Methods for Effective PTSD Treatment
The effects of post-traumatic stress disorder (PTSD) are far-reaching. A PTSD treatment center can help those who are dealing with the effects of this crippling mental health disorder.
PTSD treatment centers provide a quiet, isolated environment dedicated solely to the client’s mental wellness. In this safe space, you may take a break from the outside world and the stresses that may be triggering your PTSD symptoms so that you can focus on your rehabilitation.
Keep reading to find out more about what makes an effective PTSD treatment center and learn how choosing Catalina Behavioral Health can help you into a new way of life!
What is Trauma? When Does Trauma Become PTSD?
Alarming, potentially harmful, or otherwise terrifying experiences qualify as traumatic incidents. Strong feelings are a normal and healthy response to traumatic experiences. In some cases, victims of trauma make a full recovery in a few days or weeks.
Some people, however, develop a more severe response to stress later on in life and require mental health treatment. Post-traumatic stress disorder (PTSD) describes this condition.
Several events trigger the onset of this condition and warrant the need for a PTSD treatment center, including:
- Assault, regardless of whether physical or sexual
- Intense domestic abuse or violence
- Physical neglect
- Participation in war or armed forces
- Surviving an intense natural disaster
- Living through a violent accident
Trauma and PTSD Treatment
There is no universal risk factor for the development of PTSD. Unfortunately, post-traumatic stress disorder is more widespread than most people believe. According to the National Institute of Mental Health, between 7 and 8 percent of the population will suffer from PTSD at some point.
There is no universal response to traumatic experiences. Some persons have heightened irritability, anger, anxiety, or depression symptoms. Some people hide their feelings about it from themselves.
The Trauma and Addiction Connection
Alcoholism, drug addiction, and eating disorders can all be triggered by traumatic experiences. To add insult to injury, PTSD can develop as a result of a traumatic reaction in certain people.
Some insights into the neurobiology of PTSD and alcohol or other drug abuse have emerged. Changes in brain chemistry and brain structure brought on by stress are hypothesized to be at the root of the symptoms experienced by those with post-traumatic stress disorder.
At Catalina Behavioral Health, we are proud to offer programs that incorporate trauma informed addiction treatment models to achieve better and more lasting outcomes for our clients.
Brain Chemistry and Stress
Chemicals like cortisol and norepinephrine are released in the brain during a stress reaction. There is a direct correlation between one’s stress levels and the production of these compounds.
These substances flood the brain after a stressful incident. Scientists believe that this causes permanent alterations in a person’s sensitivity to certain substances. PTSD symptoms develop as a result of these changes.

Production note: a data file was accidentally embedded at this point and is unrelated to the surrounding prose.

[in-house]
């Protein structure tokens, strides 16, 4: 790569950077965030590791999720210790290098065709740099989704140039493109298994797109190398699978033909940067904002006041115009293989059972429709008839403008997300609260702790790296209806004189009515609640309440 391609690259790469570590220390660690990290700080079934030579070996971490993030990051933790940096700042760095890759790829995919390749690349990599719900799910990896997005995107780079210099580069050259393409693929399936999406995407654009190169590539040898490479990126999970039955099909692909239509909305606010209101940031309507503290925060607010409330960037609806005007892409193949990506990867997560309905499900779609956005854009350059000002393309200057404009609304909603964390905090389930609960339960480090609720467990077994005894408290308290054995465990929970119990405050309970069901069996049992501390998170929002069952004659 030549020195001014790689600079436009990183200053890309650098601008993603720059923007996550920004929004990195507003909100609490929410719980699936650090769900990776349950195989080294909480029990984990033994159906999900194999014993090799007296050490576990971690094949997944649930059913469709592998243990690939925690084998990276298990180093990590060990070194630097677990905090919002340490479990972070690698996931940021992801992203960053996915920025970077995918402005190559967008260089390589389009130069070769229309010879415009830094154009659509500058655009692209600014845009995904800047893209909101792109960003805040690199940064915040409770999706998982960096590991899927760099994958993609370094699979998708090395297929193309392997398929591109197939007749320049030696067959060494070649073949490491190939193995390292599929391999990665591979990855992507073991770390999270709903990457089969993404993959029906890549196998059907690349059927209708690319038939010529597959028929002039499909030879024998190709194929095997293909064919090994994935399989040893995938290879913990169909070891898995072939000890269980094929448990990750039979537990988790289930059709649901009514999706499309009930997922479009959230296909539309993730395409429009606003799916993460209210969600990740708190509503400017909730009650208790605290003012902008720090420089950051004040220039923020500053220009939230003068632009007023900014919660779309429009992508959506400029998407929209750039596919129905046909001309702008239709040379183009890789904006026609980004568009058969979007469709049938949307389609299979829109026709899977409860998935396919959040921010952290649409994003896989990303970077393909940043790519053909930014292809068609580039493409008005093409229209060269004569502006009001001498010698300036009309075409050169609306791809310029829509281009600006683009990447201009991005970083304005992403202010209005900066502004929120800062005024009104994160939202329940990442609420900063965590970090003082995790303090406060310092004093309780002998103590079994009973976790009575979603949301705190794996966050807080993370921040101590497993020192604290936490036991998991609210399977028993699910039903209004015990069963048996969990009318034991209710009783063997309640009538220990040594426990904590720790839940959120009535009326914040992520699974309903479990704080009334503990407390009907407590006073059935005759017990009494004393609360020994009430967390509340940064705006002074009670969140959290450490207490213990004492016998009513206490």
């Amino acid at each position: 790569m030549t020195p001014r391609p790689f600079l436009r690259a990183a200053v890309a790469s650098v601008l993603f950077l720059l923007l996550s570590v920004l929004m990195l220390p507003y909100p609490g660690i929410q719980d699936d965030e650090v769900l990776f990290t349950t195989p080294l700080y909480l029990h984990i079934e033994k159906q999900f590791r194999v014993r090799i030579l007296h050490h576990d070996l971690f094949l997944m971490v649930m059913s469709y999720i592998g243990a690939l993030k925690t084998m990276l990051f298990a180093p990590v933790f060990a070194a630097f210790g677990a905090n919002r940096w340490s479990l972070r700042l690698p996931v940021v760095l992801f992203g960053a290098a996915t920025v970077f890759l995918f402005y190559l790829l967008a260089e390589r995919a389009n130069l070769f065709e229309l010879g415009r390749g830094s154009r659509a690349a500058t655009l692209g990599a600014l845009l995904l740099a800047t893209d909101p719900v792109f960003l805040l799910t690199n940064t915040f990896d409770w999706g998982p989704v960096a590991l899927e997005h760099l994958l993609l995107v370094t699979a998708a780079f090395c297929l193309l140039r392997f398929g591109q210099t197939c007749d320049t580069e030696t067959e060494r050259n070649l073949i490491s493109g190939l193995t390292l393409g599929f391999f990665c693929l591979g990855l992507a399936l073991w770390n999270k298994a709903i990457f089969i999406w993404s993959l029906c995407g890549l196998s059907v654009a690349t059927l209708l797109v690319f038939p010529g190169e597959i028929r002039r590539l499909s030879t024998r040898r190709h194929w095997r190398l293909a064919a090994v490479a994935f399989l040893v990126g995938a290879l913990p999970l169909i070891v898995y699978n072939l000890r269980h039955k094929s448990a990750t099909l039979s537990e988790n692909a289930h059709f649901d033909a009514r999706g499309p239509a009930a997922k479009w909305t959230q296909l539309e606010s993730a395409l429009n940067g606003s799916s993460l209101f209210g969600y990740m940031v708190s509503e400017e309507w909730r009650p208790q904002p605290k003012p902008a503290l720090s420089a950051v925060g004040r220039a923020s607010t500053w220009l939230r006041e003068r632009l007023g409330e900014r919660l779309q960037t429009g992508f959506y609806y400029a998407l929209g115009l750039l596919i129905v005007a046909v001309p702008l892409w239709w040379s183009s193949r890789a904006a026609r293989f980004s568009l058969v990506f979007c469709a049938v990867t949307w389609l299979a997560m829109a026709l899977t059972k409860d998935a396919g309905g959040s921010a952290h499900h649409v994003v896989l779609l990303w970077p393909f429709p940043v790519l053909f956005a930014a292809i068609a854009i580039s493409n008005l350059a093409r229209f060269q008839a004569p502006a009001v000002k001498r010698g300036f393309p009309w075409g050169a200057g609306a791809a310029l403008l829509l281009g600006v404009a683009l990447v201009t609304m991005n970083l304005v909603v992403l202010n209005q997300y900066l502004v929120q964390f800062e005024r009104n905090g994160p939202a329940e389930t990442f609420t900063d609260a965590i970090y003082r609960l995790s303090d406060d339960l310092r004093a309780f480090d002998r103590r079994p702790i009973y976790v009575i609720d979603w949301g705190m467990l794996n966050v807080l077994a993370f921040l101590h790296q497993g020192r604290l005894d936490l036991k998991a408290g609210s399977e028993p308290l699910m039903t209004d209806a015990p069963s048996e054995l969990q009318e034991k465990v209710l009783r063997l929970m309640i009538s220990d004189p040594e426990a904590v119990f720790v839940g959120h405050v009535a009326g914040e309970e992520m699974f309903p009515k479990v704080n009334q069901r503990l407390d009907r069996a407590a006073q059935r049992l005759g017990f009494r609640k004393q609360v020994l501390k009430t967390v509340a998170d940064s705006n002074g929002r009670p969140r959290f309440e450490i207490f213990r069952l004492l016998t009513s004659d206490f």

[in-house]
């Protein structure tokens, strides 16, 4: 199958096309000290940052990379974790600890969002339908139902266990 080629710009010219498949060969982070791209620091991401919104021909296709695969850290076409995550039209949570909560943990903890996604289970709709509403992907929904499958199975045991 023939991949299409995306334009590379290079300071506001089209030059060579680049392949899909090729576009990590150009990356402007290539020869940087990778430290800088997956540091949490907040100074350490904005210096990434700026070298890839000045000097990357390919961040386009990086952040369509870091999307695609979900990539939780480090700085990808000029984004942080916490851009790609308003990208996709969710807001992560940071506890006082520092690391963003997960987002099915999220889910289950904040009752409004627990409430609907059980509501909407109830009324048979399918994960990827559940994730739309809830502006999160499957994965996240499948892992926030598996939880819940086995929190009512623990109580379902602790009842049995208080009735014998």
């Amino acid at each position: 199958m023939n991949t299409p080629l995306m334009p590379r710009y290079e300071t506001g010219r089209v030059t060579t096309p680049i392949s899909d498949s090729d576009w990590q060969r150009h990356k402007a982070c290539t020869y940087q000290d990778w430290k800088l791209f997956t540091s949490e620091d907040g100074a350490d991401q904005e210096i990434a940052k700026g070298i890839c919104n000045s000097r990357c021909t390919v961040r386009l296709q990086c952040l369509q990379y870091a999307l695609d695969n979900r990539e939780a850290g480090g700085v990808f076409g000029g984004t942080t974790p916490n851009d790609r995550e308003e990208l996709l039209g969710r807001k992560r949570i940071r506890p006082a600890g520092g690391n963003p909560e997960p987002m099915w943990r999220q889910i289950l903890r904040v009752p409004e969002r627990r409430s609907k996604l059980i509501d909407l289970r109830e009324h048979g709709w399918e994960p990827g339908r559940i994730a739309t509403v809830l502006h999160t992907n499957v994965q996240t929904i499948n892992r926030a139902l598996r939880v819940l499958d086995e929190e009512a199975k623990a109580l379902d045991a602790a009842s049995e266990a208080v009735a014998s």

Acute stress disorder affects nearly everyone who survives a severe encounter. The PTSD diagnosis is not inevitable, though. Trauma survivors are more likely to develop post-traumatic stress disorder if they do not obtain professional help through PTSD treatment.
Trauma as a Reaction to Distress
Immediately after a distressing experience, some people may exhibit this trauma reaction. Typically beginning no more than a month after the occurrence, it continues for at least three days. To be diagnosed with acute stress or anxiety disorder, you must exhibit at least 9 of the following signs and symptoms.
- Experiencing severe or ongoing emotional pain as a result of traumatic events
- Unable to experience pleasure or sustain a good mood
- Can’t recollect the events surrounding the traumatic event
- You don’t process the traumatic event you’ve experienced
- Avoiding anything related to the traumatic experience
- Irritable; displaying anger or hostility
- Demonstrating physical or verbal violence
- Detachment from one’s self or one’s reality
- A revisiting of the incident during a dissociative episode
- Constant and bothersome flashbacks to the traumatic experience
- Dreams that are both disturbing and recurring regarding the incident
- Sleeplessness or restless sleep
- Trouble focusing
- Overly vigilant
When is a PTSD Treatment Center Needed?
An individual’s vulnerability to PTSD is not directly proportional to the severity of the trauma they endure. In the DSM-5, traumatic events are classified as follows.
- Death or significant injury (for example, being in a catastrophic car accident might trigger PTSD)
- Severe harm
- Threatened or experienced sexual assault
Furthermore, exposure to these events is not a prerequisite for developing PTSD. Experiencing trauma isn’t the only way to get PTSD; seeing trauma can be just as distressing. However, hearing about a loved one’s tragic experience is a less common trigger for PTSD.
Unmistakable PTSD Signs
A person must exhibit signs and symptoms from each of the four subtypes of PTSD before making a diagnosis. To be considered chronic, symptoms need to endure for at least a month while also causing severe distress or disruption to daily life.